Moran later withdrew his bill when it became apparent it would not make it out of committee.


Lawmakers tussle over bear baiting. TheDenverChannel.Com, June 13, 2003.

Toward a more polite Don Young. The Juneau Empire, July 22, 1999.

Congressman Pulls Bill Restricting Bear Hunting. Robert B. Bluey, CNSNews, July 11, 2003.

Alaskan congressman envisions Moran ‘with no head on’. Associated Press, June 13, 2003.

Alaska Supreme Court Turns Back Friend of Animals Appeal

In what will likely be the last legal maneuver in a case that started in 1997, The Fairbanks News-Daily Miner reports that the Alaska Supreme Court refused to hear an appeal by Friends of Animals over a $200,000 judgment won by wolf trapper Eugene Johnson against the animal rights group.

In 1997, Johnson sued Friends of Animals and wildlife biologist Gordon Haber over the release of a wolf from a trap owed by Johnson. Haber released the wolf — which was found dead about three weeks later with wire from the trap still in its feet — while he was in Alaska doing research funded by Friends of Animals. Haber later distributed a videotape of the wolf’s release, and Johnson sued both Haber and Friends of Animals.

A jury found in Johnson’s favor and awarded him damages of $100,000 from Friends of Animals and $79,000 from Haber.

Friends of Animals appealed the verdict arguing that Haber was not acting as an agent of Friends of Animals when he released the wolf. An Alaska Superior Court judge rejected its first appeal in 2002, and the Alaska Supreme Court’s rejection of the appeal is pretty much then end of the animal rights groups options. It could appeal to the United States Supreme Court, but as the Fairbanks Daily-News Miner noted, given that there are no federal issues involved such an appeal would certainly be rejected by the Supreme Court.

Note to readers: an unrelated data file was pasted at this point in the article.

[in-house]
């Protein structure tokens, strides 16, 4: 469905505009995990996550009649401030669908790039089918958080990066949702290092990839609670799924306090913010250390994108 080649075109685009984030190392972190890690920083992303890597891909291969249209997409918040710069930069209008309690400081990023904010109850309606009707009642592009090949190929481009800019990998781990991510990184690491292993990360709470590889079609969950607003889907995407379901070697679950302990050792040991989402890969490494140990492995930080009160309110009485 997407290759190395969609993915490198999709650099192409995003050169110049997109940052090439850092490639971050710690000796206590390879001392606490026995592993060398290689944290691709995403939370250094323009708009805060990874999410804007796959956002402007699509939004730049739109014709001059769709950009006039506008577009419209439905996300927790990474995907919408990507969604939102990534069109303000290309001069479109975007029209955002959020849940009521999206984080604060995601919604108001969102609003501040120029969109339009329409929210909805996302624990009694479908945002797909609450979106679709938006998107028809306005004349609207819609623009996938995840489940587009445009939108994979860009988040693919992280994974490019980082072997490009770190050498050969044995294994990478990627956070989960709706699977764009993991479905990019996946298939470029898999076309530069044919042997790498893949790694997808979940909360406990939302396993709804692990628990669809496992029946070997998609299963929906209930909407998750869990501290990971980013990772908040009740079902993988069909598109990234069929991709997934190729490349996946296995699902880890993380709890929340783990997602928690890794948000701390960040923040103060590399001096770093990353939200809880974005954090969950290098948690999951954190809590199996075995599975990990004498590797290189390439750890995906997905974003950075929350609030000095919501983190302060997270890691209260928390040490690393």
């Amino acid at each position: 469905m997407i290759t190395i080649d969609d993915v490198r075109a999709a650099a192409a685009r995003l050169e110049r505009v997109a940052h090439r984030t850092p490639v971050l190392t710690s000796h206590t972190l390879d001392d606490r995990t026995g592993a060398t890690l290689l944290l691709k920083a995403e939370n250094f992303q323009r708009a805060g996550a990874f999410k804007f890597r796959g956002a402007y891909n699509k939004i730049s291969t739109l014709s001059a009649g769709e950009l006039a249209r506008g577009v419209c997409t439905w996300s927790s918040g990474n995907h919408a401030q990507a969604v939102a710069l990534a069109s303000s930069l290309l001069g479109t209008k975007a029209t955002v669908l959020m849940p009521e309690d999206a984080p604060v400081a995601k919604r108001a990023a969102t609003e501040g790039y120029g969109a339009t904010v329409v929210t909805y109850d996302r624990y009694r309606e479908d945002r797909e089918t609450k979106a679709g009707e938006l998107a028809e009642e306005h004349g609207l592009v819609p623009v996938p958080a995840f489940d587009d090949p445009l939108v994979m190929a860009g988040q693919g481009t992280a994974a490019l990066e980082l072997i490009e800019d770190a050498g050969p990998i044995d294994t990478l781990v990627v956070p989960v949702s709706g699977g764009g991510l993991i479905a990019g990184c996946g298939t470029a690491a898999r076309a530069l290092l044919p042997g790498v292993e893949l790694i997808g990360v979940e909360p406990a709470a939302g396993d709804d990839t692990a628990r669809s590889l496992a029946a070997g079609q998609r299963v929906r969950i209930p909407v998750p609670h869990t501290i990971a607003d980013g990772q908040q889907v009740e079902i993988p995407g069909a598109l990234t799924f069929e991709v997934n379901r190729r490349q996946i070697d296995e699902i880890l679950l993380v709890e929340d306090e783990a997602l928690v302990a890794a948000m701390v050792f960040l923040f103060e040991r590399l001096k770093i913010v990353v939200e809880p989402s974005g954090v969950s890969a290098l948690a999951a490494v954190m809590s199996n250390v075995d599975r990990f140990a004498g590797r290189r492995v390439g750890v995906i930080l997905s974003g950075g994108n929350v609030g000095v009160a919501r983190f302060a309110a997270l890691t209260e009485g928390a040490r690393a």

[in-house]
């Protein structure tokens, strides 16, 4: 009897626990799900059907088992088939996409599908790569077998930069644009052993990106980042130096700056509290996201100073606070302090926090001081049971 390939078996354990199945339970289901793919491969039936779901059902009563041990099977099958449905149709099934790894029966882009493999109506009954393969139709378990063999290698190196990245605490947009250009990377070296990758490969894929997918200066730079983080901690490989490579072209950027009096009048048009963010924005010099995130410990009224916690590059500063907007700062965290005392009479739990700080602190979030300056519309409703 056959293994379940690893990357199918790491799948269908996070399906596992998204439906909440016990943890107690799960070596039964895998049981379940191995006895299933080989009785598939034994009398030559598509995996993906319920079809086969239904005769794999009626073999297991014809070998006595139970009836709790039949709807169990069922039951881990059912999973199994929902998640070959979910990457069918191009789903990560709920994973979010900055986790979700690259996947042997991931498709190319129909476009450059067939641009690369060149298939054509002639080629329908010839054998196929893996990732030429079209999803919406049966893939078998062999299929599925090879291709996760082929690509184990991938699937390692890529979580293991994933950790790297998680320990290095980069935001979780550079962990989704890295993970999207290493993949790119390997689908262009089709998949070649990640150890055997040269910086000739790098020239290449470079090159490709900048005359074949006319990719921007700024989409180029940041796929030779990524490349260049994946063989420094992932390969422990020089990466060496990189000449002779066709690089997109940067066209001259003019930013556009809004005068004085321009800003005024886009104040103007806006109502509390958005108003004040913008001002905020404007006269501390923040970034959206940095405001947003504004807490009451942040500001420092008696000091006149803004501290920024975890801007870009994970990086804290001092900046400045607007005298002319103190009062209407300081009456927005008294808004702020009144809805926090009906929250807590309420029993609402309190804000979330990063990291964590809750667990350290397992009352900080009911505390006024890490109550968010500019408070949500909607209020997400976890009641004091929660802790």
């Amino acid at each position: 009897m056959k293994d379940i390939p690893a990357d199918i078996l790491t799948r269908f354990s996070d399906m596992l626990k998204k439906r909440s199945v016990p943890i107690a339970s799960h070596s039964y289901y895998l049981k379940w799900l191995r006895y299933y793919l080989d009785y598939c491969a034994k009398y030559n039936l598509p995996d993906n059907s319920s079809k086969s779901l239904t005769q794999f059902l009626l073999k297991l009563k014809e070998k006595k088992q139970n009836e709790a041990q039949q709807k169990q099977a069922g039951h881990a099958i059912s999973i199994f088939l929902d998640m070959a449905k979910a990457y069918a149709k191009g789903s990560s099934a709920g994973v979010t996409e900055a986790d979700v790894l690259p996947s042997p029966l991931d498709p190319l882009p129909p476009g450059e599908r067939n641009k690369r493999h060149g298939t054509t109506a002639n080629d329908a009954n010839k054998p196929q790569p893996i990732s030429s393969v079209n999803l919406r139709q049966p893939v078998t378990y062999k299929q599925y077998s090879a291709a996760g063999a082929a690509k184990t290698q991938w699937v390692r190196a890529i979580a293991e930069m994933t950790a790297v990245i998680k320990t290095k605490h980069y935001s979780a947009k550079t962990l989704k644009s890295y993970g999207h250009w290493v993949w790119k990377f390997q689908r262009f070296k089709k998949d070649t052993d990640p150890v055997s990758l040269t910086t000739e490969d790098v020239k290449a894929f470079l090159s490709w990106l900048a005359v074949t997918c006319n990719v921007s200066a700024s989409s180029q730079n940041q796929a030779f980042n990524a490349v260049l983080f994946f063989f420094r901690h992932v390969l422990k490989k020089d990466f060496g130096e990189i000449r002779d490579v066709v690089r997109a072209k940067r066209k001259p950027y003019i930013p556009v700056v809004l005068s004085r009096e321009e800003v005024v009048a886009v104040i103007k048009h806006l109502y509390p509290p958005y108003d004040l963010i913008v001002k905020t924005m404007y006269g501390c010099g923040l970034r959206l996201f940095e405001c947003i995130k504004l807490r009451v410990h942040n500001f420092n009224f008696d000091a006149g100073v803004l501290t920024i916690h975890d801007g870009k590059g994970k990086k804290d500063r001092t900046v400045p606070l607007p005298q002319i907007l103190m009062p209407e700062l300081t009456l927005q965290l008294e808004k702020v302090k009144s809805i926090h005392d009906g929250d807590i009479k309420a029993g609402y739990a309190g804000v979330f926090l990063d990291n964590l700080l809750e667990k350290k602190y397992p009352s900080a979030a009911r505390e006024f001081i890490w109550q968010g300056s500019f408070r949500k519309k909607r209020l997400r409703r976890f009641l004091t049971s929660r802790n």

Johnson died in June 2002, but his estate will likely move to collect on the judgment. Due to another ruling in the case, Johnson’s estate will likely only be able to collect the judgment from the Friends of Animals which Johnson’s attorney said would amount to $120,000 once attorney fees and interest are included.


Court will not consider appeal by animal rights group. Dan Rice, Fairbanks Daily-News Miner, April 30, 2003.

Alaska Board of Game Approves Wolf Kill

In March, the Alaska Board of Game voted unanimously to approve a plan to kill wolves and move black bears in 520-square mile area in interior Alaska, in order to boost the moose population in the area. The proposal requires the additional approval of the state Fish and Game Department and Alaska’s governor, Frank Murkowski.

The plan also calls for a temporary moratorium on moose hunting in the McGrath area.

Friends of Animals’ Priscilla Feral has threatened a consumer boycott of Alaska if it approves the wolf kill. She was quoted by the Associated Press as saying that she was “horrified but not surprised” by the board’s decision.

In testimony before the Alaska Board of Game on March 6, Feral told the board,

If the Board of Game convinces Gov. Murkowski to approve this proposal, and appease the predator control minority, as opposed to most Alaskans and wildlife-watching tourists who denounce shot-gunning wolves from helicopters, FoA will initiate demonstrations and protests all over the country ? and internationally –matching every dollar you devote to killing wolves in launching an offensive.

Murkowski is himself a hunter who has said before that he is unafraid of a consumer boycott of his state and will almost certainly approve the plan.


Game Board backs predator control near McGrath. Associated Press, March 12, 2003.